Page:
SRI VALLI / Kaathal Valli Kanda
Murugan (Tamizh) (1975)
monkey is the ancestor of mankind, so is folk dance the ancestor of classical
In 1974, Periasami
Thooran asked the Dhananjayans to present a dance drama based on his work
Valli Thirumanam, for the Tamizh Isai Sangam program. Instead of a lec/dem,
they conceived and presented a dance drama, the first full scale dance
drama production of Bharata Kalanjali with their own students. The title
given by Periasami Thooran was Kaadhal Valli Kanda Murugan, which was renamed
in later presentations as Sri Valli. With the help of Turaiyur Rajagopala
Sarma, an associate of Papanasam Sivan, the music was composed. Sarma,
a well-known music composer in films during the forties, had composed for
many dance dramas in Kalakshetra, and for the Naatyaanjali and varnam in
Attana that the Dhananjayans first performed in their newly structured
Sri Valli is
a mythological story in Tamil. This production involves both classical
and folk style in both music and dance, making it a judicious mixture for
the traditionalists as well as the conservatives.
was a landmark in the history of Bharata Kalanjali in that it was their
first full scale dance drama production.
It was a trendsetter
because the Dhananjayans used the work of a contemporary writer, set to
music by a contemporary composer, something unusual at a time when the
works of only old stalwarts were in vogue.
Kanda Murugan was presented for the 26th Tamizh Isai Sangam’s Pann Aaraichi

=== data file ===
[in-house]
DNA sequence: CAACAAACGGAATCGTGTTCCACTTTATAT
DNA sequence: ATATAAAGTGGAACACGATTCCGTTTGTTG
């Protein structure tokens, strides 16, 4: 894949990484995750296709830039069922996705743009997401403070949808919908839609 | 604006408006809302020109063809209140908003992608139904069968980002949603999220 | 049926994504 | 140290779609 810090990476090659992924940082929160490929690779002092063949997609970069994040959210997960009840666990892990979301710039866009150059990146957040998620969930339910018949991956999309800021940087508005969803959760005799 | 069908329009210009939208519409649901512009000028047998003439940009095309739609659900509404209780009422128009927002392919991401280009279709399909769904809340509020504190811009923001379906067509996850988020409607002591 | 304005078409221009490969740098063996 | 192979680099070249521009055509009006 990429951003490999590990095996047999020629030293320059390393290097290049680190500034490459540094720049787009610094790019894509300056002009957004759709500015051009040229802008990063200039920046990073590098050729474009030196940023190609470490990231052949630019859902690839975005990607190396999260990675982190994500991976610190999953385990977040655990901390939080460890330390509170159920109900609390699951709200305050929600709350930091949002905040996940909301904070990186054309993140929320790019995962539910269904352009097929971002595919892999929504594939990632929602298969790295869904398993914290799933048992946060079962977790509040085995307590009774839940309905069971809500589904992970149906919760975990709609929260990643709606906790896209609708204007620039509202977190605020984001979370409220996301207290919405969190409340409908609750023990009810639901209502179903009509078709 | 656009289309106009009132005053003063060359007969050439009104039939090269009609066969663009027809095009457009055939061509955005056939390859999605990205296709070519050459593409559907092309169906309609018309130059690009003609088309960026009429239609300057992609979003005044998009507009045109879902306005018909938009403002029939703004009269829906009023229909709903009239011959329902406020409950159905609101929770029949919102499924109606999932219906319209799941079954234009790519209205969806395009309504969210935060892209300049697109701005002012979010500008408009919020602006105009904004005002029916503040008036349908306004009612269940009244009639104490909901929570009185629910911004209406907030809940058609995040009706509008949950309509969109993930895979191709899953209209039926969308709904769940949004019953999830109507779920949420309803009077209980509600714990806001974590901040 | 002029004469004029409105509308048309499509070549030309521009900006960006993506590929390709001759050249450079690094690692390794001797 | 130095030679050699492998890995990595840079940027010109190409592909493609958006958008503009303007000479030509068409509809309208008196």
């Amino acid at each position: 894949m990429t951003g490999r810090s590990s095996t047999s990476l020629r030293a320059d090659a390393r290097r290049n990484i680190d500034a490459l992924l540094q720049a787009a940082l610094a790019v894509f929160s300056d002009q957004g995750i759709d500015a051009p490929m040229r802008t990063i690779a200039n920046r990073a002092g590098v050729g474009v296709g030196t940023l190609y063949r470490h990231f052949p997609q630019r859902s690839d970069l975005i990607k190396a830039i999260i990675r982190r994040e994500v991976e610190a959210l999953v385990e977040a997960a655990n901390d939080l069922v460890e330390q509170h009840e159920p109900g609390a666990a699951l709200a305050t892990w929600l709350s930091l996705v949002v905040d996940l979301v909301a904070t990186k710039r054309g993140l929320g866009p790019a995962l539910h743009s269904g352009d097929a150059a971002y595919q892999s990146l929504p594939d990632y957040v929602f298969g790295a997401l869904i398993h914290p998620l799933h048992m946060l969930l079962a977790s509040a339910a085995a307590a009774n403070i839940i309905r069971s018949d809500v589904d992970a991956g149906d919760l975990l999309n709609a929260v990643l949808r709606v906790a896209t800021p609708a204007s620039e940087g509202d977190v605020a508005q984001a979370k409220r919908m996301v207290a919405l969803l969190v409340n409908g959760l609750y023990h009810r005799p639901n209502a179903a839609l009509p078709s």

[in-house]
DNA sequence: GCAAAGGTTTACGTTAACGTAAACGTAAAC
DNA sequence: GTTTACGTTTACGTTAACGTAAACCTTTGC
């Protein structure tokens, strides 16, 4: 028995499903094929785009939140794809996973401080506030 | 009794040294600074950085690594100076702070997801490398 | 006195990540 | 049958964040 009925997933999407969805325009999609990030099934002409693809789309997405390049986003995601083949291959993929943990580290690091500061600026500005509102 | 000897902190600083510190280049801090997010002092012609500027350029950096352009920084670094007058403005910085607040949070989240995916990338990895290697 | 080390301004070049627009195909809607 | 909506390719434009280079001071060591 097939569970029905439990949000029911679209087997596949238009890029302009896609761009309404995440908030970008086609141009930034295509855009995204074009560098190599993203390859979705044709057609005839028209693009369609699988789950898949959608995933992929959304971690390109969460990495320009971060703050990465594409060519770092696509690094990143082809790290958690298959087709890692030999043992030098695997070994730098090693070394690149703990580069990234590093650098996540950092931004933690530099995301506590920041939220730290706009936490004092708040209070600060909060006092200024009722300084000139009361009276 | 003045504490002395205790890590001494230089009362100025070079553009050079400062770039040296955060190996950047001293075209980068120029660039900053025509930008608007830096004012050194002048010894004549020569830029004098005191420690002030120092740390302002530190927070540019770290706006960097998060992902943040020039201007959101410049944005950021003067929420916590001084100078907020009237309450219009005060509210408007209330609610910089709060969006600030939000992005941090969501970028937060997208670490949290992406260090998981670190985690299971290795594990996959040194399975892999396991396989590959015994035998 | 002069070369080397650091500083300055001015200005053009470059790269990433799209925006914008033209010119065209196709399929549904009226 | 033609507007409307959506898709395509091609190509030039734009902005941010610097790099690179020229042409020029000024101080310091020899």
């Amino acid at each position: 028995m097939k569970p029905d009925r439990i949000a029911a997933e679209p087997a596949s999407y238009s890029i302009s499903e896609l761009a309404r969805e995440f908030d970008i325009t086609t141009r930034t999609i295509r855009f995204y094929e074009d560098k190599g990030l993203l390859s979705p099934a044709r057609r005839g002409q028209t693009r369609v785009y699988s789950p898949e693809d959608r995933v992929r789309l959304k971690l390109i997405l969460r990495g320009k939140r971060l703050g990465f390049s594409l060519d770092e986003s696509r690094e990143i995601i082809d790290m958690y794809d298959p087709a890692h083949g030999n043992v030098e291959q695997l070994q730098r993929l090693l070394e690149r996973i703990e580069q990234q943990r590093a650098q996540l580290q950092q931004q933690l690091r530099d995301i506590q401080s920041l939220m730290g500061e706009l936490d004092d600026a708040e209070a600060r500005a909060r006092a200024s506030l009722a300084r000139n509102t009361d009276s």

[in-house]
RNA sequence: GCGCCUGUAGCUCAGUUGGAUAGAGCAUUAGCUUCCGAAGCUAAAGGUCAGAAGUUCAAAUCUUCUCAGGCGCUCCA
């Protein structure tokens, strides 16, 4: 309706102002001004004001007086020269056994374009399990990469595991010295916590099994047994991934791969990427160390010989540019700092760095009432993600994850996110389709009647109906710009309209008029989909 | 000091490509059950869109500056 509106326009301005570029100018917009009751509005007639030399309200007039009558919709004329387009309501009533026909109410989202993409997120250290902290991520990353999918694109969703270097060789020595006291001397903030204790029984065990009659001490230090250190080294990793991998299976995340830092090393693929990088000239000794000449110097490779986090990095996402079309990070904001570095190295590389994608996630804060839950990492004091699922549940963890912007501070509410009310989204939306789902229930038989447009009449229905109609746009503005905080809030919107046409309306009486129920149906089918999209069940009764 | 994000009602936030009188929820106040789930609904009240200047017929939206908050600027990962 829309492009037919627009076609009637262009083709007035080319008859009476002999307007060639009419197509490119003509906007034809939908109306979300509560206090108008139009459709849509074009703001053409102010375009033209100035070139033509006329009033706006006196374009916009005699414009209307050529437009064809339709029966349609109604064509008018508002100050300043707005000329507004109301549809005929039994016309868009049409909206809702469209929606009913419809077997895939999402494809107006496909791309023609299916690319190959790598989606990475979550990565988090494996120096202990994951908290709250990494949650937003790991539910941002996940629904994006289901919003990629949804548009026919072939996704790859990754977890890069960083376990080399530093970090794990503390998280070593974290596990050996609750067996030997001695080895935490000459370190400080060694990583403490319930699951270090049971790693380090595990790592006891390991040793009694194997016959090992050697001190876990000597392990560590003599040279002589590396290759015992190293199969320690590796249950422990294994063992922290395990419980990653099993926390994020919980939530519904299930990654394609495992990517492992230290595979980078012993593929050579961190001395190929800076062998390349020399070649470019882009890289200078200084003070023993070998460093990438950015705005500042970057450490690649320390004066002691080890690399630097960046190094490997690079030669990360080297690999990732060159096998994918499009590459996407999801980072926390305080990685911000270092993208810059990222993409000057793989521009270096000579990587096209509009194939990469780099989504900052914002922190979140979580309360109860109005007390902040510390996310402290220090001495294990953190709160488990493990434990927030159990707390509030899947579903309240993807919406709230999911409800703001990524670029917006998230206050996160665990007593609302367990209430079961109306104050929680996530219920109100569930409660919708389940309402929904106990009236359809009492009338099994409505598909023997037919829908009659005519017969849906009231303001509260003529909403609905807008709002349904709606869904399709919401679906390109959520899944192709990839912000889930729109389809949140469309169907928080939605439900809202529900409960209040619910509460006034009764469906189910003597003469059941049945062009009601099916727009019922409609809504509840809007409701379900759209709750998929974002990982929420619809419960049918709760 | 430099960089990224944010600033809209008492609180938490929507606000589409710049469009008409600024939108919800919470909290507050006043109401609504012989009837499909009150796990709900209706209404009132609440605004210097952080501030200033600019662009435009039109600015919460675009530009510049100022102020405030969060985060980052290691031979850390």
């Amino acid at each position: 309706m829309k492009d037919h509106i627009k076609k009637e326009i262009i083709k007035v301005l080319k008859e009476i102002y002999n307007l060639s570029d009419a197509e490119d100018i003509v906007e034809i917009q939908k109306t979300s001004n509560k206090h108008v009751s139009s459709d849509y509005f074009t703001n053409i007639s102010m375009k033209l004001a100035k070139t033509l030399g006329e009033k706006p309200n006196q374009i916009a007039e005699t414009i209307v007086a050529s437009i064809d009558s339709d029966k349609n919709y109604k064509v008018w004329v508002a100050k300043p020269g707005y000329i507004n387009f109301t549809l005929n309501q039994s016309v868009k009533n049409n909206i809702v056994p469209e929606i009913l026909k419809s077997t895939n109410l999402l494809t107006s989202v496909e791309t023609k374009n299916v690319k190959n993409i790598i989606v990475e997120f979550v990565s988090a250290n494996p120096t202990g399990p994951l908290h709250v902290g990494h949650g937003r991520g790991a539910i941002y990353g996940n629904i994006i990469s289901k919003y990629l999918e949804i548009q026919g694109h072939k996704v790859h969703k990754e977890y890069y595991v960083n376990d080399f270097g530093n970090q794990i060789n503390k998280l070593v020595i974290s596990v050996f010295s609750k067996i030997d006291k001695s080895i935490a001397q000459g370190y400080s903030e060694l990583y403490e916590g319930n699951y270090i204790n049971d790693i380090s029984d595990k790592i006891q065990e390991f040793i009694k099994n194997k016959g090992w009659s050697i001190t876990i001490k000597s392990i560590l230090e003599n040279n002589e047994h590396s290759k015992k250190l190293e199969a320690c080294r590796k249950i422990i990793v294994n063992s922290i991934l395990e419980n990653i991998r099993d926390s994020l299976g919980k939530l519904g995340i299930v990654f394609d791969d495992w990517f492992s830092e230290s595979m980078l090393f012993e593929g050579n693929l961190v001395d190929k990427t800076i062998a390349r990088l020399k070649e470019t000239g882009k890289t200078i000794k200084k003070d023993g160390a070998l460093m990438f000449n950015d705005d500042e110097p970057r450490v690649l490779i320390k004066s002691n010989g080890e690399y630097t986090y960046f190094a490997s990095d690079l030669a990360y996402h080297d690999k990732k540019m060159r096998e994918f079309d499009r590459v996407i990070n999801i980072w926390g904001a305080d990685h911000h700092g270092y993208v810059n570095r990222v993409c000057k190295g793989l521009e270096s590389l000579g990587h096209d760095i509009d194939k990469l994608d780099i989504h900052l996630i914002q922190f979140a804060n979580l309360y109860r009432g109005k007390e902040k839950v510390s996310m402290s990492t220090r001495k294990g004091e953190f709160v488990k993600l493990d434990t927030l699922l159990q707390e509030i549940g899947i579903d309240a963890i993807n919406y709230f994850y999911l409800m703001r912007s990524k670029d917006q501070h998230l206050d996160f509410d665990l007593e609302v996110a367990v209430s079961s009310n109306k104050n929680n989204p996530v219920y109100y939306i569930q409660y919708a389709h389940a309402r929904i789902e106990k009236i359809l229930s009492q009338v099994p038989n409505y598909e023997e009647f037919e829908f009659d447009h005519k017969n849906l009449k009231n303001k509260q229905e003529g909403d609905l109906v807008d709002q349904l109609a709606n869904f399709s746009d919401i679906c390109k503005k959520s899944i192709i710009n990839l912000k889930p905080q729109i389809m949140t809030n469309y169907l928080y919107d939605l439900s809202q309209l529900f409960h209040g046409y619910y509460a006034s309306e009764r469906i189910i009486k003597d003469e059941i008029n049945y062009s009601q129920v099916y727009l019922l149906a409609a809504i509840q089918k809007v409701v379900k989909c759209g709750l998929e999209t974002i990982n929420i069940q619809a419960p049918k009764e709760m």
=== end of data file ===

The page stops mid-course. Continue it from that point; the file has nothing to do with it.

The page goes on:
celebrations in Chennai on Dec 22, 1975.
is the story of Valli, a tribal chieftain’s daughter and her undying love
for her Lord Muruga is told with all its colour and humour.
the beauty of her friend Valli. Valli and her friends play with a ball.
Valli is suddenly struck with divine light and sees the image of Muruga.
She narrates the imagined encounter with her lord to her friend. Valli
pines for her Lord. Her friends try to distract her and take her to Tinaipunam
(maize fields) to drive the parrots away. Narada appears and learns of
Valli’s love for Muruga. He reports this to Muruga who promises to go to
Tinaipunam in the guise of a hunter to see Valli.
The deer chased
by the hunter seeks shelter with Valli. The hunter wishes to take Valli
instead. When Valli’s father enters, the hunter turns into a tree. As Valli
keeps dreaming of Lord Muruga, he comes in the guise of an old man begging
for food. Valli cannot quench the thirst of the old man and takes him to
a lake where he pulls her in too. He asks her to marry him and Valli gets
fear of elephants, Muruga brings in an elephant and promises to protect
the terrified Valli from the elephant if she agrees to marry him. Distraught,
Valli agrees and Muruga reveals himself. The celestials celebrate the union
of the divine couple Valli and Muruga.
as well as dance, Sri Valli was path breaking, as established artistes
used only old compositions of stalwarts for dance, not music of contemporary
composers, a bold step that we ventured to take. This came in for criticism
by the orthodox school of thought according to which only a Kshetrayya
padam or an ashtapadi comprised pure Bharatanaatyam and anything which
did not include these, was a deviation from tradition. Periasami Thooran
was considered a contemporary then! Also, Telugu padams were more in vogue
than Tamizh padams. In Kalakshetra, hardly any Tamizh padams were done,
not even Krishna Nee Beganay, they were so conservative. I used my imagination
and presented a lot of Tamizh padams."
got good press reviews even though Subbudu who wrote for Ananda Vikatan,
tore the show apart saying ‘Dhananjayan who was born in Kerala has no understanding
of the Tamil culture’!
have presented Valli Thirumanam over a hundred times in every nook and
corner of Tamilnadu. The students were taken everywhere by van and professional
charges were paid only to the musicians, and the Dhananjayans managed to
keep their company afloat with the modest performance fees they received
SRI VALLI -